Brandi Grissom — Click for higher resolution staff photos

Brandi Grissom

Brandi Grissom is The Texas Tribune's managing editor and joined the staff when the online publication launched in 2009. In addition to editing duties, Grissom leads the Tribune's coverage of criminal justice issues. During her tenure at the Tribune, she was chosen as a 2012 City University of New York Center on Media, Crime and Justice/H.F. Guggenheim Journalism Fellow and was a fellow at the 2012 Journalist Law School at Loyola Law School, Los Angeles. Grissom, along with Tribune multimedia producer Justin Dehn, received a 2012 regional Edward R. Murrow Award for investigative reporting for work on the case of Megan Winfrey, who was acquitted of murder in February 2013 after the Trib’s coverage brought statewide attention the case. Grissom joined the Tribune after four years at the El Paso Times, where she acted as a one-woman Capitol bureau. Grissom won the Associated Press Managing Editors First-Place Award in 2007 for using the Freedom of Information Act to report stories on a variety of government programs and entities, and the ACLU of Texas named her legislative reporter of the year in 2007 for her immigration reporting. She previously served as managing editor at The Daily Texan and has worked for the Alliance Times-Herald, the Taylor Daily Press, the New Braunfels Herald-Zeitung and The Associated Press. A native of Alliance, Neb., she has a degree in history from the University of Texas.

Recent Contributions

Marjorie Kamys Cotera / Bob Daemmrich

Michael Morton Act Handily Passes Senate

Senators passed Senate Bill 1611, also known as the "Michael Morton Act," which would require prosecutors to turn over evidence to defense lawyers in criminal cases. The chamber erupted in applause following the vote.

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Marjorie Kamys Cotera / Bob Daemmrich

Agreement Reached on Michael Morton Act

"It looks as if we have a deal," Michael Morton said after Wednesday afternoon negotiations with senators and lawyers on a measure that would require prosecutors to turn over evidence to defendants in criminal cases.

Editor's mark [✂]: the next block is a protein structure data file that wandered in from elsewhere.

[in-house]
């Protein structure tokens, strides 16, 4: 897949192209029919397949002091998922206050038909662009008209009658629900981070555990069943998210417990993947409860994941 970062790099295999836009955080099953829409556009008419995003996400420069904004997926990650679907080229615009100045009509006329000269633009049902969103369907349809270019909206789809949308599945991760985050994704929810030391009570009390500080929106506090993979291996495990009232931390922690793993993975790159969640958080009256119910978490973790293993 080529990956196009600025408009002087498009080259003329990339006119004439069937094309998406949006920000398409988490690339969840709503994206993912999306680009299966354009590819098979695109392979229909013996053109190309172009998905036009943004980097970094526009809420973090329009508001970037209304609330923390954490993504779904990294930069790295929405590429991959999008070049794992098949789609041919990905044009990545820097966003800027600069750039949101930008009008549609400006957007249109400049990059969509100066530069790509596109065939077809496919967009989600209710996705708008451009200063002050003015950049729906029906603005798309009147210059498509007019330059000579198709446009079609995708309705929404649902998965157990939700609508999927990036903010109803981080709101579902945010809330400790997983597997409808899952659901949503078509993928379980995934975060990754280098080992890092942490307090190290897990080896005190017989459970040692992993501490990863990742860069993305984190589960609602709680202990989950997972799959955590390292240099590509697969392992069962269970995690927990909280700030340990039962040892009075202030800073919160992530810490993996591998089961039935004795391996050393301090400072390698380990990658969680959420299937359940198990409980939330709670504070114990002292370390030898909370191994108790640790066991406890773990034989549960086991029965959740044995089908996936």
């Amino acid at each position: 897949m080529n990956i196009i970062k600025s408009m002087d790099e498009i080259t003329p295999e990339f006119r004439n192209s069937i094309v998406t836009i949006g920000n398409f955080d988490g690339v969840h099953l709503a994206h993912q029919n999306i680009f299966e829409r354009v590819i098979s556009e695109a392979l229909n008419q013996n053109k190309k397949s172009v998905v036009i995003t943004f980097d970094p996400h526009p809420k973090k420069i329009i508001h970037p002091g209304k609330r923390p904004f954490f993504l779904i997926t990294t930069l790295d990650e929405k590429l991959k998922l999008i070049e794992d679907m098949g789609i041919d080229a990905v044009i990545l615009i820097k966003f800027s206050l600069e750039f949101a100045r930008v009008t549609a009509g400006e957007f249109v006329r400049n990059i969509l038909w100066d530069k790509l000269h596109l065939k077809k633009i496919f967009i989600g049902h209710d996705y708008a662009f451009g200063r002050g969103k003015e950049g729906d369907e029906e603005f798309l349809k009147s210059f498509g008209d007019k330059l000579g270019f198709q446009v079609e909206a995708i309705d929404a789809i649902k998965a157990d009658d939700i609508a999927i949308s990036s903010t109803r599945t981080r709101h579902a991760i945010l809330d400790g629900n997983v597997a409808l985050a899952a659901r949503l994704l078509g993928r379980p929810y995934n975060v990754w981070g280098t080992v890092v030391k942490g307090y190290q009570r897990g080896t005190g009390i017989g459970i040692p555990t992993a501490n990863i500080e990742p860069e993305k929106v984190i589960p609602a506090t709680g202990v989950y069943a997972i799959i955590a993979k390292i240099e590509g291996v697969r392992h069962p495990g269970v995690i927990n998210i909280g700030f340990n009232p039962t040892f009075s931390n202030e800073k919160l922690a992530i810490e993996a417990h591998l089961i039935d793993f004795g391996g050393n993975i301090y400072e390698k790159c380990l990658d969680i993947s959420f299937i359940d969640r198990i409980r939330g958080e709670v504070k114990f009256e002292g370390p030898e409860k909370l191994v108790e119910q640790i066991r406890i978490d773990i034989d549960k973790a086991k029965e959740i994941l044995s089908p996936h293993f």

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Slideshow: A Trial 26 Years Later

A jury in March found Mark Alan Norwood guilty of the 1986 murder of Christine Morton, and he was sentenced to life in prison. This photo slideshow provides an overview of the timeline and characters in the tragic case.

 
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Graphic by Callie Richmond / Todd Wiseman

Slideshow: A Trial 26 Years Later

A jury in March found Mark Alan Norwood guilty of the 1986 murder of Christine Morton, and he was sentenced to life in prison. This photo slideshow provides an overview of the timeline and characters in the tragic case.  

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Callie Richmond

After Decades, DNA Testing and a Conviction

The prosecutor who secured Mark Norwood's murder conviction says that if Michael Morton had not fought from prison to prove his innocence in his wife's murder, the DNA testing that led to Norwood’s conviction might not have been done.

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Callie Richmond

Tears and Relief After Norwood Found Guilty

Family members of Christine Morton and Debra Baker filled a Tom Green County courtroom with tearful hugs and relieved smiles on Wednesday after a jury found Mark Alan Norwood guilty of murder. 

 

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Callie Richmond

Christine Morton's Brother Testifies in Norwood Trial

Christine Morton's brother John Kirkpatrick testified Wednesday in the trial of Mark Norwood, who is accused of beating Morton to death in 1986. Kirkpatrick told jurors how he found the bandana that links Norwood to the crime.

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